Nivex Agricultural Investment registered sales of $180m in the first seven months of 2016—a decline of 10% compared to $200m achieved sales in the same period of 2015.
The company had targeted to increase its sales by 10%, chairperson Nabil Yakoub said. However, Egyptian products have met many obstacles on both the local and global level during the past period which resulted in a decline in the company’s results as of the end of the exporting season.
Nivex owns about 500 acres used for export cultivation. It rents out land owned by the Egyptian Armed Forces in order to meet demand. The company exports about 90% of its total production.
Yakoub explained that the drop in the export of agricultural crops this season came as a result of the decline in the value of the euro. This decline is in product revenues, not their volume. The increase in production requirements, as well as transportation costs and tourism slowdown, have all contributed to the decline in exports during the past season.
Egyptian companies will not be able to increase their prices abroad due to competition from products exported by Spain, Morocco, and Israel. Many companies will see a decline in sales this year, he added.
Yakoub said that some companies that deal with the European market will have to increase their exports in order to compensate for the poor revenues and to compete with other companies. However, the problems in Egypt will further hinder their production and exports.
He revealed that Egyptian agricultural crops, whether those to be sold locally or exported, are in trouble despite their strength as Egypt is mainly an agricultural country. Yakoub explained that the recent legislations, laws, and procedures are not in the favour of Egyptian produce.
The recent move by the government to reduce subsidies on electricity and petroleum products will increase the costs of producing agricultural crops, thus taking away from the sector’s ability to compete globally. He went on to explain that energy interferes with all production phases.
He noted that transportation is one of the main problems stemming from energy price hikes. The increase in production costs, including seeds, fertilisers, labour, crop collection and shipping to local markets, are considered some of the most prominent problems.
Yakoub said that the transportation problem represents 80% of the sector’s problems, especially after the recent price hikes and the upcoming hikes. The transportation problem is responsible for the decline, which led to many small companies exiting the sector.
He explained that the value of shipping goods by air increased by 33% last year, reaching $1,200 per tonne, compared to $900 previously. EgyptAir increased its shipping costs first, then all companies followed suit.
The fee for transporting produce via Armed Forces trucks by desert road has also increased from EGP 130 per container to a new high of EGP 580. Transportation car fees also increased from EGP 50 to EGP 500 after the National Company for Road Establishment and Development took over responsibility.
Yakoub said that the tourism slowdown is causing a decline in agricultural crop exports. Goods that are shipped by air were previously transported on return flights to European countries and other countries. When the number of tourists declined, the number of planes declined too, thus resulting in a reduction of the amount of agricultural crops exported by air.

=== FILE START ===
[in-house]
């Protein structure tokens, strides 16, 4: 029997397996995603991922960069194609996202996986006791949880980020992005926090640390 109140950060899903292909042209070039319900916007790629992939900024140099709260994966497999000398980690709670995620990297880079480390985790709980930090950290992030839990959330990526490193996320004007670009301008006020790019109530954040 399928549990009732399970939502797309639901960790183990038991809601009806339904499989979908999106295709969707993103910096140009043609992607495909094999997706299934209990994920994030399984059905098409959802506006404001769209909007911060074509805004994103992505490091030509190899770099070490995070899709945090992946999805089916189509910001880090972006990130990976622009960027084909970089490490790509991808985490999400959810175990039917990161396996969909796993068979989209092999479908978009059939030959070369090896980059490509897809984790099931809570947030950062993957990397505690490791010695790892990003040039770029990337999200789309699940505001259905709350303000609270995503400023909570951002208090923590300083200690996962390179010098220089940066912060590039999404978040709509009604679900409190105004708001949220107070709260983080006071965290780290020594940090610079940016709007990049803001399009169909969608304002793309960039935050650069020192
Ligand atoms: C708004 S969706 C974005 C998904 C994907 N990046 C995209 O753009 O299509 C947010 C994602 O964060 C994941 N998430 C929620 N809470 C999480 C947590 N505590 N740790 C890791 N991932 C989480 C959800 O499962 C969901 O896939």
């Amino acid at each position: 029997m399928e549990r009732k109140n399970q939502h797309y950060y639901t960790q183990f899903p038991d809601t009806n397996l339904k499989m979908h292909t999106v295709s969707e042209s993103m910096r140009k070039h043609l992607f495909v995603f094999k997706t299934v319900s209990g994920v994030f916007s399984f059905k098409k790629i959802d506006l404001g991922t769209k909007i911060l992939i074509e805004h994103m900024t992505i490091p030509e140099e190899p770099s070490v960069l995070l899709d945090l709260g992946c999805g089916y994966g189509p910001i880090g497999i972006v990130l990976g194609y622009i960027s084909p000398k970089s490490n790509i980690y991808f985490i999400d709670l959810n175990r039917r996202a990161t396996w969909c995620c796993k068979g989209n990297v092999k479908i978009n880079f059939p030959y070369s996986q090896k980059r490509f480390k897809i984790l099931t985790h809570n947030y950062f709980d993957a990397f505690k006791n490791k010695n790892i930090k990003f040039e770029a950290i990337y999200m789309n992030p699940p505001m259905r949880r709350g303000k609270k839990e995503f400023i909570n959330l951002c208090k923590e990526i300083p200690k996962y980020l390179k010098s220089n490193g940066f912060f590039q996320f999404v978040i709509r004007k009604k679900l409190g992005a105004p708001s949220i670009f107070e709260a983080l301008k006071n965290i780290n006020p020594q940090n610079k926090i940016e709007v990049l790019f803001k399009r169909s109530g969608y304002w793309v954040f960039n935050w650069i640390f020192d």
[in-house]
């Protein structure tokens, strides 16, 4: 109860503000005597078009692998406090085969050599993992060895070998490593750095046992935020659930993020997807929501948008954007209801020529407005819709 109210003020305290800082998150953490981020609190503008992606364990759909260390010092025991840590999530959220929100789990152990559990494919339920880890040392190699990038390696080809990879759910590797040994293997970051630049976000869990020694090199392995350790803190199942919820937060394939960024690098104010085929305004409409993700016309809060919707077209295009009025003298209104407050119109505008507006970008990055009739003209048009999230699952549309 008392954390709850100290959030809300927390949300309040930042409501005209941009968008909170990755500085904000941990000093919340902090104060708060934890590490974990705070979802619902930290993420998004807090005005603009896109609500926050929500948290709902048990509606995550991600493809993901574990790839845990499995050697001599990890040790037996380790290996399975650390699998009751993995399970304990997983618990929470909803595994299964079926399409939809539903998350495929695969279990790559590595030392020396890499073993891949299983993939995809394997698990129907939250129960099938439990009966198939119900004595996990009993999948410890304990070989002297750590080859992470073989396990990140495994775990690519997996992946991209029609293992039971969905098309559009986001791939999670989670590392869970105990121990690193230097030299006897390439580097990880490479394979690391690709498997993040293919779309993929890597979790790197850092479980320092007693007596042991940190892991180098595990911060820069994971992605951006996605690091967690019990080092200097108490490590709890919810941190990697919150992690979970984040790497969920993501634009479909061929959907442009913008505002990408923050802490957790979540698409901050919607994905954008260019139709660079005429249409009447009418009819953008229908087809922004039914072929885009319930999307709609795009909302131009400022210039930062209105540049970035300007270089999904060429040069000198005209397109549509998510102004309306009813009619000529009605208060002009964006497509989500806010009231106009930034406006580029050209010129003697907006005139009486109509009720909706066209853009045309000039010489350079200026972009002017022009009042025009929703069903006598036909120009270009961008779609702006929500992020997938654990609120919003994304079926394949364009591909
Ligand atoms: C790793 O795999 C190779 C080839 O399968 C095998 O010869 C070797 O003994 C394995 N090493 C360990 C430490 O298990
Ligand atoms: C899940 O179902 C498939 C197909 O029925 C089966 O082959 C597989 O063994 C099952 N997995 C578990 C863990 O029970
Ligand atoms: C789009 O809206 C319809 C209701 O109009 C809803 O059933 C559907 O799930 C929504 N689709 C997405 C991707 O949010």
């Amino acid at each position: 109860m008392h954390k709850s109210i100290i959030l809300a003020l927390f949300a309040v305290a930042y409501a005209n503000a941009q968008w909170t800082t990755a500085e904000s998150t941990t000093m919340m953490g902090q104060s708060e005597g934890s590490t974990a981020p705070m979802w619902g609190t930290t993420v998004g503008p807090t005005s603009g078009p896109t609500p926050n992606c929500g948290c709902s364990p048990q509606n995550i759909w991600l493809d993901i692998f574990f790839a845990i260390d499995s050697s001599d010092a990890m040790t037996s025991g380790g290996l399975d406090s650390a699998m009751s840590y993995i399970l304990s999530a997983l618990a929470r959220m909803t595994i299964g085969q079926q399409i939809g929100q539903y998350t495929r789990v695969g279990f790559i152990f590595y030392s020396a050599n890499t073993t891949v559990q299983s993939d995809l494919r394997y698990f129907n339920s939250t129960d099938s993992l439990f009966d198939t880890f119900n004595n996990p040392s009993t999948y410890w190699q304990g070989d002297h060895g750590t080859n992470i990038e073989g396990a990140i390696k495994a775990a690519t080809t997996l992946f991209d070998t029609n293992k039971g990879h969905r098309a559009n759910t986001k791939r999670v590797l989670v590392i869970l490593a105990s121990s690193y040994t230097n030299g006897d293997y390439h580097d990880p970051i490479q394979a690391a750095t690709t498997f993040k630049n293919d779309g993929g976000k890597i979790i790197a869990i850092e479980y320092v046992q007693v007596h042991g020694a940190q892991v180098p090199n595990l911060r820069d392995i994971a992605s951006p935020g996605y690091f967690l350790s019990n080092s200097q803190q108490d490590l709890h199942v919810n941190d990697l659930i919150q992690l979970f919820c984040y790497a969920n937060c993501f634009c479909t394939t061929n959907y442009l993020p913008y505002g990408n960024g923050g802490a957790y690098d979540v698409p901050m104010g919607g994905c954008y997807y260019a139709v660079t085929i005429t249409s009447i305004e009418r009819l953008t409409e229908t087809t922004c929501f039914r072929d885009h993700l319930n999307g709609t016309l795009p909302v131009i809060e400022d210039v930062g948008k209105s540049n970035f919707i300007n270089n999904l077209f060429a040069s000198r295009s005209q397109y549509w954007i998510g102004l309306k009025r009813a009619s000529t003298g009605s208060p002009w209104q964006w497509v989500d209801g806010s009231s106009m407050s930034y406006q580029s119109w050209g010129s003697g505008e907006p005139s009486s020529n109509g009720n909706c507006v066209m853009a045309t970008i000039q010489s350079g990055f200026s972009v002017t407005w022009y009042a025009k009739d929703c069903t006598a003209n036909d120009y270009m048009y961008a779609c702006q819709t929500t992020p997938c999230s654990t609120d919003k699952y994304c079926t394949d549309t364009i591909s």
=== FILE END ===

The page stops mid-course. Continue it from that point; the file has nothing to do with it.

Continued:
Yakoub said that the new programme approved by the government to support exports should be sufficient to put exports on the road to development; however, a great deal of effort and cooperation among companies is necessary to open new markets.
He added that large countries and many Arab countries support their products in many ways. Morocco offers land through usufruct systems to investors for 99 years. Moreover, it subsidises the needs of production and shipping operations, and facilitates all difficult procedures from which the agricultural sector in Egypt is suffering. That is why Morocco was able to become a strong competitor globally in a short time.
He demanded the government put forth a comprehensive plan for developing the agricultural sector, and encouraging the private sector to invest more in order to help the advancement of exports.
“The quality of Egyptian products globally is high, but the price increase causes many markets to reject them,” he said.
Yakoub said that the crisis between Russia and Turkey does not necessarily mean that Egyptian exports to Moscow will be increased during the upcoming period, as the Egyptian market faces several obstacles with Russia in terms of financial transactions. Egyptian companies in the Russian market must obtain 90% of the shipment fees in advance, as part of their terms and conditions. This came about because many clients tended to drag their heels when paying on time.
Morocco has strongly directed its products towards Russia since last year and has an advantage over other competitors.
The government’s plan to increase exports of agricultural crops to Russia, which was announced at the beginning of 2016, may still be implementable despite the global challenges.
Moscow decided to stop importing from Ankara in the fourth quarter of 2015 when a Russian aircraft was taken down by Turkey after the latter accused the aircraft of breaching its borders with Syria.
In terms of opening new markets, Yakoub said that the African market is large but needs a realistic plan and clear targets for strong competition from countries like Senegal.
He explained that opening new markets is not a simple step when considering all obstacles—including the fact that agricultural quarantine departments often stipulate measures beyond the Egyptian market’s abilities.
East Asian markets can accommodate large amounts of citrus fruits and vegetables but require a strong transportation movement to ensure fast arrival and to increase competitive abilities.